Government frames new jobs policy

Government frames new jobs policy

By Eamon Quinn

The Government signalled it is weighing new approaches to promote “quality jobs” as opposed to focusing on the number of posts, as it reacts to evidence of huge regional wealth imbalances and productivity gaps facing Irish SMEs.

Taoiseach Leo Varadar, Finance Minister Paschal Donohoe, and Business Minister Heather Humphreys said they are working on a new strategy, called the Future Jobs Programme, which they plan to promote at a conference in November and fully unveil in January.

“Now that we’re approaching full employment we need to be a bit smarter and a bit more strategic.

We want to create the jobs of the future, jobs that will be around in 20 years’ time, jobs which pay well and offer employment security,” Mr Varadkar said.

“The Future Jobs Programme will provide a cross-governmental framework in which to consider these challenges and to set out necessary reforms in areas such as skills, innovation, participation, and productivity,” said Mr Donohoe.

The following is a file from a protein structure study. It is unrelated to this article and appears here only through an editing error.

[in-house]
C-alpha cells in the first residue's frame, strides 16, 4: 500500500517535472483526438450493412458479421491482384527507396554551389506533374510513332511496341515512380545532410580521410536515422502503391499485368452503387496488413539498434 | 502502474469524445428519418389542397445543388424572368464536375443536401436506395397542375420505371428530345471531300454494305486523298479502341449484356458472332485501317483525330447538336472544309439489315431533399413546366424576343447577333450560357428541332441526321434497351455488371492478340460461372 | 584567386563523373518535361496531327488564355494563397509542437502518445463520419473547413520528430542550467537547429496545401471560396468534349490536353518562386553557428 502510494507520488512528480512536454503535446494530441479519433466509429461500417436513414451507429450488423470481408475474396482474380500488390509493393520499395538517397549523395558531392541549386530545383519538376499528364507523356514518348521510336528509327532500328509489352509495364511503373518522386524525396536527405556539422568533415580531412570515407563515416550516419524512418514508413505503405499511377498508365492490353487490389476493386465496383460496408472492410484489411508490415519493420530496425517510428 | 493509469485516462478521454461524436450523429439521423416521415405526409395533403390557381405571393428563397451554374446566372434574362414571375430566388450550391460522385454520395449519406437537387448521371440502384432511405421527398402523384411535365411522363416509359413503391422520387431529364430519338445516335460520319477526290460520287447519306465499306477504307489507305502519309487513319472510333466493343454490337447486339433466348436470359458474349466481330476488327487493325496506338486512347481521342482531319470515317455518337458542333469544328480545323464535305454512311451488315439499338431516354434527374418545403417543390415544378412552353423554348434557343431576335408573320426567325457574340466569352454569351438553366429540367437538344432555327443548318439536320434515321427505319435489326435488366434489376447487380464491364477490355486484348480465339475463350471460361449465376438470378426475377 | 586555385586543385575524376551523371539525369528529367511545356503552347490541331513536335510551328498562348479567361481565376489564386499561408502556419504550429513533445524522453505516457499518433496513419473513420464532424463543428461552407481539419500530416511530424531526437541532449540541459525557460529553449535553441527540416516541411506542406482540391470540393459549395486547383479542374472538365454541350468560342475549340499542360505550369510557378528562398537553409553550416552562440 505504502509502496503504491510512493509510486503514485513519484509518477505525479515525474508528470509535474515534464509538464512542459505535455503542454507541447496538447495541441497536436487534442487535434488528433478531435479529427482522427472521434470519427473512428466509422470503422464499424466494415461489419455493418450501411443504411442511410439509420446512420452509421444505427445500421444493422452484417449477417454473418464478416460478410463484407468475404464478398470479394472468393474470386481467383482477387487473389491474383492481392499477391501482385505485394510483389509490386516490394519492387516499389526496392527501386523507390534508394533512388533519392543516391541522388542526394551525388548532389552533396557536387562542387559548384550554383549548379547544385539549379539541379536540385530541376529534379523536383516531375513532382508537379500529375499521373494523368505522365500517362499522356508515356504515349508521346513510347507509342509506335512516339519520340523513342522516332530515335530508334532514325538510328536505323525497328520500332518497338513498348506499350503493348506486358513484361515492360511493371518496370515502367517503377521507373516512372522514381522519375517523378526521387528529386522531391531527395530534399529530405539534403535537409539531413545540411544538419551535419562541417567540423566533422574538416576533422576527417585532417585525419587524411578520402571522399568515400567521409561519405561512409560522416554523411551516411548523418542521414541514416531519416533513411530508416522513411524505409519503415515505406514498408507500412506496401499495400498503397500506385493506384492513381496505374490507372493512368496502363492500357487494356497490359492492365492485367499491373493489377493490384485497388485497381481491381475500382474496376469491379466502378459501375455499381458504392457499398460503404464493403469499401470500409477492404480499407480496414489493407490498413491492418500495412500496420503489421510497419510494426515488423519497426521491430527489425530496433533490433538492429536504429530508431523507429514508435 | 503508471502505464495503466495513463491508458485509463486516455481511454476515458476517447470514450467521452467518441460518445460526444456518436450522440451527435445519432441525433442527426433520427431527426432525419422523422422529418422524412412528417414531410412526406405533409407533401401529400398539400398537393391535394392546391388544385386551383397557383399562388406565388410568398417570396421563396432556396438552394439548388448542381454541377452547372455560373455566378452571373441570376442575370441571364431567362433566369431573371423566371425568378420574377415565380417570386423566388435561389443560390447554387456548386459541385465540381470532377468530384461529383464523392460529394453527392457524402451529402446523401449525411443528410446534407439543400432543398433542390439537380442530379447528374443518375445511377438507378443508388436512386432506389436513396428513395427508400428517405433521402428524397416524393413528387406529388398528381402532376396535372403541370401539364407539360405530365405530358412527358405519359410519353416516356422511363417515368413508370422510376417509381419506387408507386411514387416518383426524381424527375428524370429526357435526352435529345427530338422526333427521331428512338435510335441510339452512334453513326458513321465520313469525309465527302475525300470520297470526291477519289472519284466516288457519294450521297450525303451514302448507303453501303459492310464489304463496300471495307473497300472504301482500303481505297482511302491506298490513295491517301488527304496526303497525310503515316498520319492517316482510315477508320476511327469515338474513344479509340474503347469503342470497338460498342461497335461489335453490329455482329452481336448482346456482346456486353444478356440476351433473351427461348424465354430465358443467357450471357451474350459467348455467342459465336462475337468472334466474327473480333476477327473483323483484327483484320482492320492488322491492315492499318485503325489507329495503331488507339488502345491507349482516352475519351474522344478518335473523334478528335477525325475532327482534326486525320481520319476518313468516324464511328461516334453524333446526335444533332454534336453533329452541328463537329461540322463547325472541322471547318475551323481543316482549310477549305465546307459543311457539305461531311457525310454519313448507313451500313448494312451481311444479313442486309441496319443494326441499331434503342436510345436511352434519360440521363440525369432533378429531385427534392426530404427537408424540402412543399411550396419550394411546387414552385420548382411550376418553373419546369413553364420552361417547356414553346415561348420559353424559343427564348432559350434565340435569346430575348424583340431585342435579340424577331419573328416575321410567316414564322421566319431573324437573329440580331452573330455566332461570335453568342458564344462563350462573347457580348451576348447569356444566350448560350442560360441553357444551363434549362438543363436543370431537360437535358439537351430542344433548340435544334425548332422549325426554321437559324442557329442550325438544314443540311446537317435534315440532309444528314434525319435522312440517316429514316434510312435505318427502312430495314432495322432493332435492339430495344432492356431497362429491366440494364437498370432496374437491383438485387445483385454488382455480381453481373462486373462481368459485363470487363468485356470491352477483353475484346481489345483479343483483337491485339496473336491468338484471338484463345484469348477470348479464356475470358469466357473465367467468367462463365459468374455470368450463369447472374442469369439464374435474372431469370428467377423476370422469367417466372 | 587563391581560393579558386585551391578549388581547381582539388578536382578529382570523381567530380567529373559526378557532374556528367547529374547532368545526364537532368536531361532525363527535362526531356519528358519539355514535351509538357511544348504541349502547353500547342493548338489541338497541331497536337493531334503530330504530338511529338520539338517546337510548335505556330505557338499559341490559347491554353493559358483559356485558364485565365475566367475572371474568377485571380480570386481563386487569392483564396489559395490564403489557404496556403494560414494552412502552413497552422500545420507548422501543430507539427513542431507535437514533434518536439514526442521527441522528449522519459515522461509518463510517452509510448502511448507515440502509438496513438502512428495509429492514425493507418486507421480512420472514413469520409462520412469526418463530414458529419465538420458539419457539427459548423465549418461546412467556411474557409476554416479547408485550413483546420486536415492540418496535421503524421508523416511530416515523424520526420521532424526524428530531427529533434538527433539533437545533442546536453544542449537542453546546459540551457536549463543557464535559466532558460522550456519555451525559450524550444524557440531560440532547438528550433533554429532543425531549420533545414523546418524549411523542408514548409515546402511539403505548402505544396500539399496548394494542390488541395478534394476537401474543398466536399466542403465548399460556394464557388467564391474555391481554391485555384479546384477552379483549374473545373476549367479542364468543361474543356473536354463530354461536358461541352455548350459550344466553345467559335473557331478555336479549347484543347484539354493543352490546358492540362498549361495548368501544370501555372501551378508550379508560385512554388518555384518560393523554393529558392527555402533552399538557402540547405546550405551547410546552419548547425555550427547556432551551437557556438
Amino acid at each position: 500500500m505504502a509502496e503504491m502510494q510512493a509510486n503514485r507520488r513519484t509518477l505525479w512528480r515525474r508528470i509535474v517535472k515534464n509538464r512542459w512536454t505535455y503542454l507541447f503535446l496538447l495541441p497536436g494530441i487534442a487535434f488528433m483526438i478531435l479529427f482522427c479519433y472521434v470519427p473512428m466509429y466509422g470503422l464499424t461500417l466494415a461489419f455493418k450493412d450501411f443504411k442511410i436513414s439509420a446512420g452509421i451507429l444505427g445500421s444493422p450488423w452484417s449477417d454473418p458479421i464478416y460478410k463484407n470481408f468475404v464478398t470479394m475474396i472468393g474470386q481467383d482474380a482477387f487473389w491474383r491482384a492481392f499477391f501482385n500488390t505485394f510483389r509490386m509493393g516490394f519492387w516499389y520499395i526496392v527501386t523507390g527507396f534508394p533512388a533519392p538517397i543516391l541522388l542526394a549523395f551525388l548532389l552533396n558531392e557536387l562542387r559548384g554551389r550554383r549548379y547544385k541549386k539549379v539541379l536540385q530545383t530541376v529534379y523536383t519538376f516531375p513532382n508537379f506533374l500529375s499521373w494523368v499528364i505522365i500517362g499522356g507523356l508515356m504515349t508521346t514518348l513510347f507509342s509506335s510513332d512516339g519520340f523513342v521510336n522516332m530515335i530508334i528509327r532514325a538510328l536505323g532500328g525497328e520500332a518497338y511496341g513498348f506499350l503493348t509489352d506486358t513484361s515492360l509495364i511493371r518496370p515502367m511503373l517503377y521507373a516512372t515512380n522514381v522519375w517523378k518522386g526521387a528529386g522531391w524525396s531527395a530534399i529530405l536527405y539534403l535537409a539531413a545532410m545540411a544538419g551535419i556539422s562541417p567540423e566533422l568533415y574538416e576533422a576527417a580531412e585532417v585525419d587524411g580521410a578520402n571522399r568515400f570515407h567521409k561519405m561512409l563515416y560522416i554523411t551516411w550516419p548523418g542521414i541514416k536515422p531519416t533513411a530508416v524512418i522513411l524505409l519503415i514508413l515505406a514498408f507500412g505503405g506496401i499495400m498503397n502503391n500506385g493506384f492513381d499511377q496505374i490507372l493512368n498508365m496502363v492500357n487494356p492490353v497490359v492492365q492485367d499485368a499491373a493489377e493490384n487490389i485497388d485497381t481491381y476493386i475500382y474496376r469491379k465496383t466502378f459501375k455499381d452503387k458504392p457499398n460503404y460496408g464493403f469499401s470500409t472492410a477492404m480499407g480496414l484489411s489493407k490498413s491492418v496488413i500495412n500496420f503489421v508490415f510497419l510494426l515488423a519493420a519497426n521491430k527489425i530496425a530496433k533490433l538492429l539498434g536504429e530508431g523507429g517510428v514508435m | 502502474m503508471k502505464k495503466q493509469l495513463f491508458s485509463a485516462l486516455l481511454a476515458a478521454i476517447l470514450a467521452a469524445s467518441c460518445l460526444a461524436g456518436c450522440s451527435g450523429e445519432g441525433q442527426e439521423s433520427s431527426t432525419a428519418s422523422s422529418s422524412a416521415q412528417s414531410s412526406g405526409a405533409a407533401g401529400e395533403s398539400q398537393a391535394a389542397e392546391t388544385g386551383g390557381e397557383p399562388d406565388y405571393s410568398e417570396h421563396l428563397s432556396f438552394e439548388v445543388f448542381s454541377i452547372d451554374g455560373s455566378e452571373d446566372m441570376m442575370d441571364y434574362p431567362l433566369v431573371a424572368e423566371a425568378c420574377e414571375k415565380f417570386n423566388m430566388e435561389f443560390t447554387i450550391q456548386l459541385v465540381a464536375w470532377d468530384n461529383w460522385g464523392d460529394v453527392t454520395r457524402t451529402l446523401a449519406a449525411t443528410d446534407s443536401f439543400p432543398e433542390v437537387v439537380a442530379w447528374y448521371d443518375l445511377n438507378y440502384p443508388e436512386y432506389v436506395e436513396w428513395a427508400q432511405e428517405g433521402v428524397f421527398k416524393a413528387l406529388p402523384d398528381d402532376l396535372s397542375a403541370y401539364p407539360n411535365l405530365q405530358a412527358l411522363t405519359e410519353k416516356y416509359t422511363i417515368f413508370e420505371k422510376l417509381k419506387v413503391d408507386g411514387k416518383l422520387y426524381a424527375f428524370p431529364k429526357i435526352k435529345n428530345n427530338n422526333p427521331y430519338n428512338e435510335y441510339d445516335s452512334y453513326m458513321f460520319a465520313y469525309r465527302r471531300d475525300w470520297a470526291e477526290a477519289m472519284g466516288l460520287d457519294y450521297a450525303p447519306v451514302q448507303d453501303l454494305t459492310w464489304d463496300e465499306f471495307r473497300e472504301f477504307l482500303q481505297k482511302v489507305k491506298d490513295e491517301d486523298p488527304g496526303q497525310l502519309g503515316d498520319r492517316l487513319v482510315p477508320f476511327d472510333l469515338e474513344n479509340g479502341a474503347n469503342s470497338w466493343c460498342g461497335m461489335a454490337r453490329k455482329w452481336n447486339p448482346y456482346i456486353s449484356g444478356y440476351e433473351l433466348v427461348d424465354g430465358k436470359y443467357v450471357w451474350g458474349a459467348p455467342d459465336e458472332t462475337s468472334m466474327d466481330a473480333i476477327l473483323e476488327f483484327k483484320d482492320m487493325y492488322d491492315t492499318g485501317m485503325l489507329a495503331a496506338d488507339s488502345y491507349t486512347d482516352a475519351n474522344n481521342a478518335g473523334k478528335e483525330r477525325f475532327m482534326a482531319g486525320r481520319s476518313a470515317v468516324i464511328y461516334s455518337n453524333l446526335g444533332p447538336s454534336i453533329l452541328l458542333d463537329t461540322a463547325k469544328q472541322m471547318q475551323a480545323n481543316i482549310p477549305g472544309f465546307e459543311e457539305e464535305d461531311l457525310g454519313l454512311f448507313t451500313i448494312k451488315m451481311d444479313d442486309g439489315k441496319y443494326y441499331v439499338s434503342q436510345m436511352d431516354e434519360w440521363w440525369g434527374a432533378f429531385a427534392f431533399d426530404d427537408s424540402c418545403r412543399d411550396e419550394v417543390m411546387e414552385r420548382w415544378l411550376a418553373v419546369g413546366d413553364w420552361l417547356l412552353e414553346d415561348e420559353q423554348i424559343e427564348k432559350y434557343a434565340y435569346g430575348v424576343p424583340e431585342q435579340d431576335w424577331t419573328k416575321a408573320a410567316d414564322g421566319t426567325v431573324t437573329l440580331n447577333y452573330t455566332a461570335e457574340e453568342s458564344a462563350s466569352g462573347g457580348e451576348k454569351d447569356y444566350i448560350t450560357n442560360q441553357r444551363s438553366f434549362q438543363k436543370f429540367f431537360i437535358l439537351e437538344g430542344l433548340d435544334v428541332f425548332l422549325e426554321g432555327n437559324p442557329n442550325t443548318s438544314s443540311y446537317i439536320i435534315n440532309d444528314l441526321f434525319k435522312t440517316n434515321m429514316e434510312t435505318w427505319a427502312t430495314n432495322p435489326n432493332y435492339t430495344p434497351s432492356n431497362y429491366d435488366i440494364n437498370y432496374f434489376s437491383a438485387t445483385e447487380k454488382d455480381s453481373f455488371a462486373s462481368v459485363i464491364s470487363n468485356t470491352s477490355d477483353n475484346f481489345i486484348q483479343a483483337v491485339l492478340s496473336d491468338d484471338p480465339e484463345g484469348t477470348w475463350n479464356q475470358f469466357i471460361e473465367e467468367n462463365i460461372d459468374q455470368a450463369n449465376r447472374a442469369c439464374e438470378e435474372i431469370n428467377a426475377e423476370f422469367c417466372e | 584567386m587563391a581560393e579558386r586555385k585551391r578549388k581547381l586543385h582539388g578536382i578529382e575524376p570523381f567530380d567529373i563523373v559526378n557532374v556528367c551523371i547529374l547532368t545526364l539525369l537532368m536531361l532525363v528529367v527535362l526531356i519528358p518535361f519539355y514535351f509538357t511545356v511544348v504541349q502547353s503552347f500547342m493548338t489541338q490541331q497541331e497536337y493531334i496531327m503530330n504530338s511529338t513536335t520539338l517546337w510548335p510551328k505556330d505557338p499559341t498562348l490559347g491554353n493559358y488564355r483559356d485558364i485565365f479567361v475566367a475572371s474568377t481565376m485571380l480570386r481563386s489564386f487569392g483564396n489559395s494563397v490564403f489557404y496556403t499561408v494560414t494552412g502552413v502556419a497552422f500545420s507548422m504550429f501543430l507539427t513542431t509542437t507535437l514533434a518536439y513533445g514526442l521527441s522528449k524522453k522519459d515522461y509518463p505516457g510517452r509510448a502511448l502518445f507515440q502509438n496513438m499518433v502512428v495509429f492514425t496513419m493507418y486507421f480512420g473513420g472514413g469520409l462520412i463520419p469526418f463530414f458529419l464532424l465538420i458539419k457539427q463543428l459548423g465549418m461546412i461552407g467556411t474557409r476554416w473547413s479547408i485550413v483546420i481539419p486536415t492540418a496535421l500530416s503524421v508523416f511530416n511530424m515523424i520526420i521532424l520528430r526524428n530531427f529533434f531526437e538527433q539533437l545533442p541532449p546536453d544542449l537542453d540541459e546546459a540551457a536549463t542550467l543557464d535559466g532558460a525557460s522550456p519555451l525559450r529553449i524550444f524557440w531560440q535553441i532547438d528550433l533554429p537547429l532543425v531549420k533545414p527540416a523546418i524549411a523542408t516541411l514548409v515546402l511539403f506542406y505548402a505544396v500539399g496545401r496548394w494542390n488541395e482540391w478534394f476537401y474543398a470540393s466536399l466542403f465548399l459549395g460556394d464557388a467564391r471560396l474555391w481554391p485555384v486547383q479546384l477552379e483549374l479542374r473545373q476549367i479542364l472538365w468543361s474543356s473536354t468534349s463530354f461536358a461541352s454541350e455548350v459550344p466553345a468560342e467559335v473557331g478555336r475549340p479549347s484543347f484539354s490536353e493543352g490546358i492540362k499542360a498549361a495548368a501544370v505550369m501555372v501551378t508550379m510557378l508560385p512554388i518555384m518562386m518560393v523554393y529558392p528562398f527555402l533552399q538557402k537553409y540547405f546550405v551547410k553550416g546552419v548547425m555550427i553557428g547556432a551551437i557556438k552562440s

It comes as the Organisation for Economic Co-operation and Development earlier this year highlighted the huge productivity between Irish SMEs and the many multinationals based here, while many leading economists have drawn attention to the skewed nature of economic activity between regions that favours Dublin.

Despite Brexit concerns, the IDA in June said Ireland won 139 investment projects in the first six months of the year, up from 114 a year earlier, that would in time create 11,300 jobs.

Experts have warned about the potential risks of overheating, while the construction industry has warned about the lack of skilled staff that could stop the Government from meeting even basic targets of building new homes.

Further evidence of “a substantial increase” in building output was provided by the Ulster Bank survey of construction industry purchasing managers.

Its index in July showed all three parts of the industry — commercial, housing and even civil engineering —had boosted output.

Commercial building rose “sharply” and housing “recorded the fastest rise of those monitored by the survey as the rate of expansion accelerated”.

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